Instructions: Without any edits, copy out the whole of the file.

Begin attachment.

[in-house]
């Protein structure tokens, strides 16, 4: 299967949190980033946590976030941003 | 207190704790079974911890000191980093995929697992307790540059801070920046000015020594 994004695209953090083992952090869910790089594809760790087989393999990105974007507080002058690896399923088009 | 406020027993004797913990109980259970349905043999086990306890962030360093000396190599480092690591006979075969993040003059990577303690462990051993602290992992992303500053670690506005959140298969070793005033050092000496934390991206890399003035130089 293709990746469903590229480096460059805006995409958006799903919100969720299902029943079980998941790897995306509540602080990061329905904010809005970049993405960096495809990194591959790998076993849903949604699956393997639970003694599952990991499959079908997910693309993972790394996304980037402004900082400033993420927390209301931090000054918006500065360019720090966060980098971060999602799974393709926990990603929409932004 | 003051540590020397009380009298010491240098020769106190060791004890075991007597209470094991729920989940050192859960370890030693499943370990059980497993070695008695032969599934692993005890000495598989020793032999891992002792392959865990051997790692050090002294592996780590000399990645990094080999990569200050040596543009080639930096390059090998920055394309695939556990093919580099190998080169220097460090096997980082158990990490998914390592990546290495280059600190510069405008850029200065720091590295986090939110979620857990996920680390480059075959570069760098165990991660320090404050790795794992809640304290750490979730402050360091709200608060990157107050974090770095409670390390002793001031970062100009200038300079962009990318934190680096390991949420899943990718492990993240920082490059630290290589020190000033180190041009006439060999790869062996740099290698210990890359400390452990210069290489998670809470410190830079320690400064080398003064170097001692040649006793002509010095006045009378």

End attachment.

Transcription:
[in-house]
């Protein structure tokens, strides 16, 4: 299967949190980033946590976030941003 | 207190704790079974911890000191980093995929697992307790540059801070920046000015020594 994004695209953090083992952090869910790089594809760790087989393999990105974007507080002058690896399923088009 | 406020027993004797913990109980259970349905043999086990306890962030360093000396190599480092690591006979075969993040003059990577303690462990051993602290992992992303500053670690506005959140298969070793005033050092000496934390991206890399003035130089 293709990746469903590229480096460059805006995409958006799903919100969720299902029943079980998941790897995306509540602080990061329905904010809005970049993405960096495809990194591959790998076993849903949604699956393997639970003694599952990991499959079908997910693309993972790394996304980037402004900082400033993420927390209301931090000054918006500065360019720090966060980098971060999602799974393709926990990603929409932004 | 003051540590020397009380009298010491240098020769106190060791004890075991007597209470094991729920989940050192859960370890030693499943370990059980497993070695008695032969599934692993005890000495598989020793032999891992002792392959865990051997790692050090002294592996780590000399990645990094080999990569200050040596543009080639930096390059090998920055394309695939556990093919580099190998080169220097460090096997980082158990990490998914390592990546290495280059600190510069405008850029200065720091590295986090939110979620857990996920680390480059075959570069760098165990991660320090404050790795794992809640304290750490979730402050360091709200608060990157107050974090770095409670390390002793001031970062100009200038300079962009990318934190680096390991949420899943990718492990993240920082490059630290290589020190000033180190041009006439060999790869062996740099290698210990890359400390452990210069290489998670809470410190830079320690400064080398003064170097001692040649006793002509010095006045009378």